Hobart board will decide fate of towing company
By Karen Caffarini Post-Tribune correspondent August 1, 2012 3:42PM
Updated: August 1, 2012 9:00PM
HOBART — A nice man. A generous man. A friend.
That’s how several Hobart police officers on Wednesday described Tony Cuba, owner of T & K Towing in Hobart, during the final day of a hearing that will determine if the firm can return to the Police Department’s towing rotation after being terminated by Police Chief Jeff White in March.
White removed T & K after an internal investigation found the firm had a disproportionate number of tows compared to its competitor, Samson Towing, reportedly largely due to solicitations for tows by Patrolman Brian Hanson, who worked off-duty for T & K.
Cuba, who was not accused of doing anything illegal and denies making any solicitations or asking others to solicit tows for him, said his and his company’s names were damaged by publicity following his termination and asked to be placed back on the rotation.
Now the Board of Public Works and Safety must decide whether Cuba’s generosity and friendship made some officers feel indebted to him and therefore bring him more lucrative tows, or whether White abused his discretionary powers when removing T & K when the former police chief had already taken different disciplinary action on the matter.
“I’m not suggesting this is double jeopardy, but once something is determined by a police chief, for it to be reopened by the new police chief is an abuse of power,” said Cuba’s attorney, Hugo Martz, in his closing remarks.
But White’s attorney, Dan Whitten, said when taking over as chief in March, White was faced with officers “having cash-for-tow contests, and officers feeling pressure to bring in more tows that was affecting the morale of the officers.
“There was a huge disparity in the number of tows ... This wasn’t an accident or two along the way,” Whitten said.
White said an internal audit done in 2010 found one officer did 60 tows for T & K compared to 18 for Samson, while another called in 20 tows for T & K compared to five for Samson. Several officers had testified that Hanson had called them when he was working for T & K asking for more tows. Hanson only got paid by the firm when he had a tow. No officer said they received a solicitation from Cuba.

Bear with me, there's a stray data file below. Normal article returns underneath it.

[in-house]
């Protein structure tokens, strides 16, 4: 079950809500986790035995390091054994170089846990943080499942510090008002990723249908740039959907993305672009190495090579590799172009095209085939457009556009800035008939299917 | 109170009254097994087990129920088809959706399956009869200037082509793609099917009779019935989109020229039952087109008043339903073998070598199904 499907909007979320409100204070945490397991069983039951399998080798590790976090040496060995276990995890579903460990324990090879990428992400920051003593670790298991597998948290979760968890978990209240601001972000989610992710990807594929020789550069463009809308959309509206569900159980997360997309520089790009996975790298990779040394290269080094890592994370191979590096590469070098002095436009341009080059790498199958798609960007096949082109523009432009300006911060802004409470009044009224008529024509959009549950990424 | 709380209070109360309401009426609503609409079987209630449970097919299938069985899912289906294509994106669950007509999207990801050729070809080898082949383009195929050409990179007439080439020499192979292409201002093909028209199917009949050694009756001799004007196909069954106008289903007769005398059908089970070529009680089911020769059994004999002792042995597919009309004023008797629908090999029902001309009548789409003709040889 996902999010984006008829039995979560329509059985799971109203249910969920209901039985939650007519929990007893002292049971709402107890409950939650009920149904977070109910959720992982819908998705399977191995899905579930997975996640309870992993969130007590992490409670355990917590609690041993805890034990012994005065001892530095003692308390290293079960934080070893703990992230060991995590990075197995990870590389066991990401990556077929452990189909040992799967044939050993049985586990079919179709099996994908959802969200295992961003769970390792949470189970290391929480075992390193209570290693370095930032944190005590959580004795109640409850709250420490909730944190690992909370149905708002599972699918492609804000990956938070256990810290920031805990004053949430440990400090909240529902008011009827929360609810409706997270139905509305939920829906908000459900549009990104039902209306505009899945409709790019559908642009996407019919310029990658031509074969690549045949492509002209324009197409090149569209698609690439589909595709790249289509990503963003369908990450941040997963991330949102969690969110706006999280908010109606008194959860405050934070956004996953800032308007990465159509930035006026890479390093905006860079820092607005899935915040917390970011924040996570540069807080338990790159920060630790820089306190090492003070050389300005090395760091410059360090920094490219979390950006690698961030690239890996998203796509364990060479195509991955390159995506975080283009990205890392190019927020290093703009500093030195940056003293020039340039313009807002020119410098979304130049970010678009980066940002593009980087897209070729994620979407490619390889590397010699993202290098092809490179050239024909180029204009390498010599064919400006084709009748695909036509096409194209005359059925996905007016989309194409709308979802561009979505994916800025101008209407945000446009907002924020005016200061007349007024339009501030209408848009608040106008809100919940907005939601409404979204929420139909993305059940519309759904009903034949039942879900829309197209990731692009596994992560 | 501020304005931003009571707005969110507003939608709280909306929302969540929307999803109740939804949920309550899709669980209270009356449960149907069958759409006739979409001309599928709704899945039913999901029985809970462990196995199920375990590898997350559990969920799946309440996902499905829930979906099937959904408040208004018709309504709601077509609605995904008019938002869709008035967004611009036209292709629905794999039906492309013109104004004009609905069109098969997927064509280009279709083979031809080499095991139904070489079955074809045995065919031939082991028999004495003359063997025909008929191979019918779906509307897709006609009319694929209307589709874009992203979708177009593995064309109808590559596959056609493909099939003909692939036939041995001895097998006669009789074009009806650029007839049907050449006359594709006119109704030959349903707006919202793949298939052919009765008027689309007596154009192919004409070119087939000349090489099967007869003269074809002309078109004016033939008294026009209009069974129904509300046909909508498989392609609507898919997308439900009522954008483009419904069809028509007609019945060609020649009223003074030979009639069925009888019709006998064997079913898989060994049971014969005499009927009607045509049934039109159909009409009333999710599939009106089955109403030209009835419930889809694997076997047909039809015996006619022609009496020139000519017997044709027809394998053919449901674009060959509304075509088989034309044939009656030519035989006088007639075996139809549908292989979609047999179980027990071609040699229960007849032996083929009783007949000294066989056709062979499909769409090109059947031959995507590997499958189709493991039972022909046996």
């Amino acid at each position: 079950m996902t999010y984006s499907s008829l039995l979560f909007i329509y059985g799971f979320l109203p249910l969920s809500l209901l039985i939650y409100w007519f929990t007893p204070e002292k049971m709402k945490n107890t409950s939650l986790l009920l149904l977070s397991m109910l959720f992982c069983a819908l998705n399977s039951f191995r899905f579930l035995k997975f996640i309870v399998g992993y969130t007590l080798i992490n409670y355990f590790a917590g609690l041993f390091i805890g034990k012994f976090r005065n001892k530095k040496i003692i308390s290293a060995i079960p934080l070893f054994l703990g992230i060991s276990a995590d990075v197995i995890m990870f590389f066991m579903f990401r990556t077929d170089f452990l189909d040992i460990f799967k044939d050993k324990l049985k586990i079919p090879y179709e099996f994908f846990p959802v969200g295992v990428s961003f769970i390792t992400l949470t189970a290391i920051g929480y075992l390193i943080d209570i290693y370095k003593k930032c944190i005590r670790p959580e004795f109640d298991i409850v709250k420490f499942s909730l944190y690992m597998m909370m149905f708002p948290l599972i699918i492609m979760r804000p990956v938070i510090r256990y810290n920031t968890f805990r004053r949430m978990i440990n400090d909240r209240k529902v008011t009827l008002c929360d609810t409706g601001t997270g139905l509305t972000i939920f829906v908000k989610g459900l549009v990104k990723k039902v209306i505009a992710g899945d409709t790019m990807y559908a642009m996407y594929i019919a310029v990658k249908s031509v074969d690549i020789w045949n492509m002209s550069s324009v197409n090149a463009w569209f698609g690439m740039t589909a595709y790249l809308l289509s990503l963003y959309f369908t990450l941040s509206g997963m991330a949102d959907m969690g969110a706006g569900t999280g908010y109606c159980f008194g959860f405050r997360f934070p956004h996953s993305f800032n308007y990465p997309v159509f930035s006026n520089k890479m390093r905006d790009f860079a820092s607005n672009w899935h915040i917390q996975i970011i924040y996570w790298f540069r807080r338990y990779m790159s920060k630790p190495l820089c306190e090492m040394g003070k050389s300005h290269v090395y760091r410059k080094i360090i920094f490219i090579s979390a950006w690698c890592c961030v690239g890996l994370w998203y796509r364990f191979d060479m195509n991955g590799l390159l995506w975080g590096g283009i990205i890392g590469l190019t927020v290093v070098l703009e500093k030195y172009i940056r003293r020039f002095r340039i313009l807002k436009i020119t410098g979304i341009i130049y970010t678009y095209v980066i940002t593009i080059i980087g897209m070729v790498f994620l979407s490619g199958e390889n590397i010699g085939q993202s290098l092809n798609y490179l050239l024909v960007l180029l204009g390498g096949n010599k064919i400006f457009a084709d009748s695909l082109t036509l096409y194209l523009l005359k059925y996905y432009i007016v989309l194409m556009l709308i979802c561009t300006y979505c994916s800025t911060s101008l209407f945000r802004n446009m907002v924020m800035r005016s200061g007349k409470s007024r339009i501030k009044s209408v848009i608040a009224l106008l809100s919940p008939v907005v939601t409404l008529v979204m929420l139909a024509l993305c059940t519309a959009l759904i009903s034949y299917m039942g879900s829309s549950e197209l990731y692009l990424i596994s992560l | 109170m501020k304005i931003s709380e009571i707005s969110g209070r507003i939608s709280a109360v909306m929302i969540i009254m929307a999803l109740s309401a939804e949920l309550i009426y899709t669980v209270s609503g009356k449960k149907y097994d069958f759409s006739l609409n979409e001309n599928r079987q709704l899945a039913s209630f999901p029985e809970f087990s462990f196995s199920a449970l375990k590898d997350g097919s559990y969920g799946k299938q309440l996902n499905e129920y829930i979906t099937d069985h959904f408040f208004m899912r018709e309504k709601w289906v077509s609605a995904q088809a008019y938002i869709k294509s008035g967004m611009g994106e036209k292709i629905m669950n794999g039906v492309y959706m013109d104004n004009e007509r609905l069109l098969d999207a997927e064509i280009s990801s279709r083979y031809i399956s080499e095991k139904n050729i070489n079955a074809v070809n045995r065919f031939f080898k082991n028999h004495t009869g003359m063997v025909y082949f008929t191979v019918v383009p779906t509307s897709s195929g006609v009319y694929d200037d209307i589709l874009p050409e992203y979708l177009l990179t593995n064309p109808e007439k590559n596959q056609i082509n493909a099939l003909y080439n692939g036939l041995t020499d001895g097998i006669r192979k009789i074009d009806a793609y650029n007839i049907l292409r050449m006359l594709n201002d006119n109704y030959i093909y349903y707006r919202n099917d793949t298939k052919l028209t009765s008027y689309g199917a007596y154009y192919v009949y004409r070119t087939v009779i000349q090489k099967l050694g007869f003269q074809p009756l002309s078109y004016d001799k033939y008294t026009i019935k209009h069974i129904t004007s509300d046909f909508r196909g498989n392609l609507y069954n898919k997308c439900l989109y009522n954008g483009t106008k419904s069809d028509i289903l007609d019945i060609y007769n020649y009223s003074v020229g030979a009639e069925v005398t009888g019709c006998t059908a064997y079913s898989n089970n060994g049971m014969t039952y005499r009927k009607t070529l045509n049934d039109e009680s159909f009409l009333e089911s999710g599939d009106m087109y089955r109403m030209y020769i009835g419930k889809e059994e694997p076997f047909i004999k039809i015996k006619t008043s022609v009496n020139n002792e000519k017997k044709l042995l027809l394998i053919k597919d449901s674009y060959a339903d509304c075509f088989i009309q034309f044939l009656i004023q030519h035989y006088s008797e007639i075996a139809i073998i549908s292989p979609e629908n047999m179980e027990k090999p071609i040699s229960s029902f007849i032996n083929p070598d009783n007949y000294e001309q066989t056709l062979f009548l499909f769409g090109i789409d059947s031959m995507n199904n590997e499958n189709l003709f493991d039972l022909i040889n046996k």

While he did not include it in his letter of termination, White said other factors were taken into consideration including T & K being consistently late in giving the Police Department its monthly reports and checks, allegations of what was seen as an attempted bribe by Cuba to an officer, charges that he siphoned gas out of cars by a former employee and his giving gift cards to an officer that were used in department contests.
“I felt that the officers were put in a position to be obligated to T & K Towing rather than obligated to their job,” White said.
Detective Sgt. Chief Dave Evans, who was police chief when allegations against T & K were first revealed, said he felt the matter was being “blown out of proportion.” Evans, who called Cuba a friend, said he felt the problem was resolved when he requested that Hanson and another police officer no longer be allowed to tow cars for T & K on the days when it was towing for Hobart police.
Evans said he ultimately decided to alternate the two towing companies every other tow.
George Luke, a former interim and deputy chief who retired from the force in April, said he had no knowledge of Cuba giving gift cards or paying officers cash for tows. He said when he was the code enforcement officer he had asked Mayor Brian Snedecor, who was police chief at the time, if he could use Cuba solely to tow junk cars for him and Snedecor agreed.
“If Tony has a flaw it’s that he’s nice, much too nice. People take advantage of him,” said Luke.
Cuba said when he heard that Hanson was soliciting tows he told him to stop. He said he was late in filing his monthly reports after his business manager suffered an aneurysm and he had computer problems, but has been on time since January. He said he only siphons gas out of cars that are going to be scrapped because he was told he had to remove the car’s gas, oil and Freon in a letter from the owner of a local scrap yard that he uses.
Cuba said he gave gift cards to an officer who refused payment for doing book work for him and denied trying to bribe an officer.